In Camden County High’s Construction Program, Expectations Are High and Classes Are Far More Than a Simple Academic Exercise
If a student at Camden County High School has a genuine interest in a construction career, Carlos Jones Jr. will make sure he or she is well-prepared when it’s time to go to work.
Jones, who has taught at the Kingsland school since 1996, holds his students to the same standards required by professional contractors in the field.
“You can’t expect a kid to build a quality product if you don’t hold them to that standard,” Jones says. “In the real world, it’s a question of how much money are you going to make [for the employer]? From a business standpoint, they want the kid who’s going to make them money – the one who’s going to be there on time, be productive, and when they does the job, it’s right.
“Everything we build is to the code. If we don’t hold them to those standards, how are they going to get to the
next level? If I don’t hold a kid to a high standard in here, the boss is still going to out on the job site.”
Jones is carrying on a tradition of high standards and successful graduates set by his father, Carlos Jones Sr., who preceded him as head of the Camden County construction program. The younger Jones initially taught welding, sheet metal and machining. Since 2010 his program has encompassed carpentry, electrical, cabinet making, industrial motor control, masonry and plumbing.
Camden students in each of those disciplines have placed first in the SkillsUSA State Championships hosted by CEFGA in Atlanta. In 2016, the school produced three SkillsUSA national champions: Knute Jones in Industrial Motor Control, and Brooke Butler and Nancy Marquez in Occupational Health and Safety.
Jones’s students apply their skills and gain experience by working on projects that benefit the southeast Georgia community – everything from building a home for a veteran in need, to benches in local and state parks, to a dog park constructed in honor of Sgt. Kevin Barber, a deceased K9 police officer who had been a student of Carlos Jones Sr.
For a student aspiring to a career in the skilled trades, Jones offers decades of his own experience in the business, plus an extensive network of professional contacts in the region. In the learning lab, he’s a keen observer, roaming from station to station, answering questions, dispensing advice, and correcting mistakes when necessary.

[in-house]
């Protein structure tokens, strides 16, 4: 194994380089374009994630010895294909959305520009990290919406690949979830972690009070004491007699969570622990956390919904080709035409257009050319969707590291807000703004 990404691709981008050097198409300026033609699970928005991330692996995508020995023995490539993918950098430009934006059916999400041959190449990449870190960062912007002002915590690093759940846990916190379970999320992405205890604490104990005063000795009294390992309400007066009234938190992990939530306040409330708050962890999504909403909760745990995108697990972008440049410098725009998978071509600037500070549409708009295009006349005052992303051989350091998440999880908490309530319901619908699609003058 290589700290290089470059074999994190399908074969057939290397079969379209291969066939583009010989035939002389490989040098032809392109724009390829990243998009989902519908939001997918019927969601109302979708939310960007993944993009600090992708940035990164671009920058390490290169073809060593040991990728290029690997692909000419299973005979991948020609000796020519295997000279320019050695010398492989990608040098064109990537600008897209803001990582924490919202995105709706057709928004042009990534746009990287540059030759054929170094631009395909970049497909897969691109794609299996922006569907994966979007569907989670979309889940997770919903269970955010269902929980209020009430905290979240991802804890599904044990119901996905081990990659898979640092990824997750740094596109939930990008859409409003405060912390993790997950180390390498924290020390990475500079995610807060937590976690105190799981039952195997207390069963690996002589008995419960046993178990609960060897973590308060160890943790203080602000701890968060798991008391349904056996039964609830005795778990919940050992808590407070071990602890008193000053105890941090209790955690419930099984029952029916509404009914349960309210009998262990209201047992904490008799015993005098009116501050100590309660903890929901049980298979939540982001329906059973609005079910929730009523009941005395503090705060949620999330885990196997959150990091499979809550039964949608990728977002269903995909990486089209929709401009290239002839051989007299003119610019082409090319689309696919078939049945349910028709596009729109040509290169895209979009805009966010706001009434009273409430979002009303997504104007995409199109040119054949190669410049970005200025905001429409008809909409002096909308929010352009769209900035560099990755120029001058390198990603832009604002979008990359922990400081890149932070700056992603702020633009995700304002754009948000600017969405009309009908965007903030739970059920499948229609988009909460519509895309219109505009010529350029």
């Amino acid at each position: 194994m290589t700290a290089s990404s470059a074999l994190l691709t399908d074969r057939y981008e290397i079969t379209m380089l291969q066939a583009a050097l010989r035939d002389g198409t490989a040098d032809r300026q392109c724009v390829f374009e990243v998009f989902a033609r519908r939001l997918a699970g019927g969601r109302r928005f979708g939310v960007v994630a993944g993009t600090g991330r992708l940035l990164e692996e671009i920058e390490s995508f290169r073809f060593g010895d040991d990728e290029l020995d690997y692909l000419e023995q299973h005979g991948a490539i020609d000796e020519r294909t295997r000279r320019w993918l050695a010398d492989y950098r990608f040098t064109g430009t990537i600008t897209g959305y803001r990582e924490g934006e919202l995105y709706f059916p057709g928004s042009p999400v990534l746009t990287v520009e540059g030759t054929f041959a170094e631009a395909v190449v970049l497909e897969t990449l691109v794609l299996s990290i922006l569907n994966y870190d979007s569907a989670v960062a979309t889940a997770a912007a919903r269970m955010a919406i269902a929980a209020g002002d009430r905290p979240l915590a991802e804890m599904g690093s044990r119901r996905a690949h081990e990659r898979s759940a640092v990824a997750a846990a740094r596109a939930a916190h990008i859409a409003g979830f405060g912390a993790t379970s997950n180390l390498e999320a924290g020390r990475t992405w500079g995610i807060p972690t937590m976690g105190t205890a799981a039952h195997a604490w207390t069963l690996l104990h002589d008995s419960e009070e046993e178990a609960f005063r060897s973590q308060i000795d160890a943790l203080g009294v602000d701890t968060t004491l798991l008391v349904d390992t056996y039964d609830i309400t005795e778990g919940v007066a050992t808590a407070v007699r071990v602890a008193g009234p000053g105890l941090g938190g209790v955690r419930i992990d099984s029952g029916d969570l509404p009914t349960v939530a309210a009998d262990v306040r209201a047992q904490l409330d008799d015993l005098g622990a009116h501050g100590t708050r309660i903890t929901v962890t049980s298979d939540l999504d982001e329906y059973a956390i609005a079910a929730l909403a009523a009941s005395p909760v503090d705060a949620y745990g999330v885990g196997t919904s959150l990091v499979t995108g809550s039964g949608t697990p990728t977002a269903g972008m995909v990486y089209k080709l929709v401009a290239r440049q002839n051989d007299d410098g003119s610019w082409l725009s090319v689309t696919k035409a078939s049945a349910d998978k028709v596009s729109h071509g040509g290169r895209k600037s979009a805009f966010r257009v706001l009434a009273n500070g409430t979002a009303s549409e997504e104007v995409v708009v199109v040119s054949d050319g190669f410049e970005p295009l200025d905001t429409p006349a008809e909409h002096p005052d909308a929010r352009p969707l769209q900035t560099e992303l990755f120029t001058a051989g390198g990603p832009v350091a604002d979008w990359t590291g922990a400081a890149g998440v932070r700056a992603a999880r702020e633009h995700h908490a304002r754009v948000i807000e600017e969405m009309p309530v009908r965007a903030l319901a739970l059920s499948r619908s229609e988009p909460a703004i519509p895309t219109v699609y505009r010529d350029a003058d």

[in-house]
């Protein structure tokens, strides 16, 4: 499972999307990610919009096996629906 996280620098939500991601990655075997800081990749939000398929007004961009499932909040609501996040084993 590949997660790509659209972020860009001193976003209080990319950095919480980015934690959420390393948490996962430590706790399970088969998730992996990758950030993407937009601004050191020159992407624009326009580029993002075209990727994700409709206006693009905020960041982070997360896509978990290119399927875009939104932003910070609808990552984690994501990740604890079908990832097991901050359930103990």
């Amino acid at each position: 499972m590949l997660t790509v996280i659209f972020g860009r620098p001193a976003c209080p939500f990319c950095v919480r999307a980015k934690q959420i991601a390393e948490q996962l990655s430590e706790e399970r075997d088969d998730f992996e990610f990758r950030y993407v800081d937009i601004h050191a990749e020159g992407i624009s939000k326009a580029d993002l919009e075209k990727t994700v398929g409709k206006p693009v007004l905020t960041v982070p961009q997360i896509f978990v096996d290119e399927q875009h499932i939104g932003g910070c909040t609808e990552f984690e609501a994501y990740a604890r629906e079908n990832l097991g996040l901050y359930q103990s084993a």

“They’re going to make mistakes,” he says, “but [in the classroom] is where they need to make those mistakes. And most employers don’t have a problem if you own up to a mistake. They have a bigger problem if you try to cover up something that ends up costing more in the end.”
Jones’s network includes residential contractors, the local IBEW, JEA (the electrical utility in nearby Jacksonville, Florida) and Kings Bay, the East Coast home to the U.S. Navy’s Ohio-class submarines. More than 80 Camden graduates are employed at the latter.
“Every contractor I talk to around here is not afraid to put kids to work,” Jones says. “But a kid has to understand that they get one recommendation from me. If I get a call from a contractor saying, ‘Hey, don’t send me any more kids like that,’ that’s it.”
Even far removed from metro Atlanta, as Camden County is, students in Georgia who are willing to learn and work hard have ample opportunities for construction careers. They’ll be rewarded with fulfilling work and competitive pay.
In the case of Camden County graduates, there’s a payoff for their former instructor, too.
“I love working with kids and seeing them be successful,” Jones says. “One of the greatest things I can see a kid do is go out there and work, and then two or three years later, they come up and say, ‘Mister Jones, thank you so much.’ To see students become successful in their lives is the greatest pay I can receive as an educator.”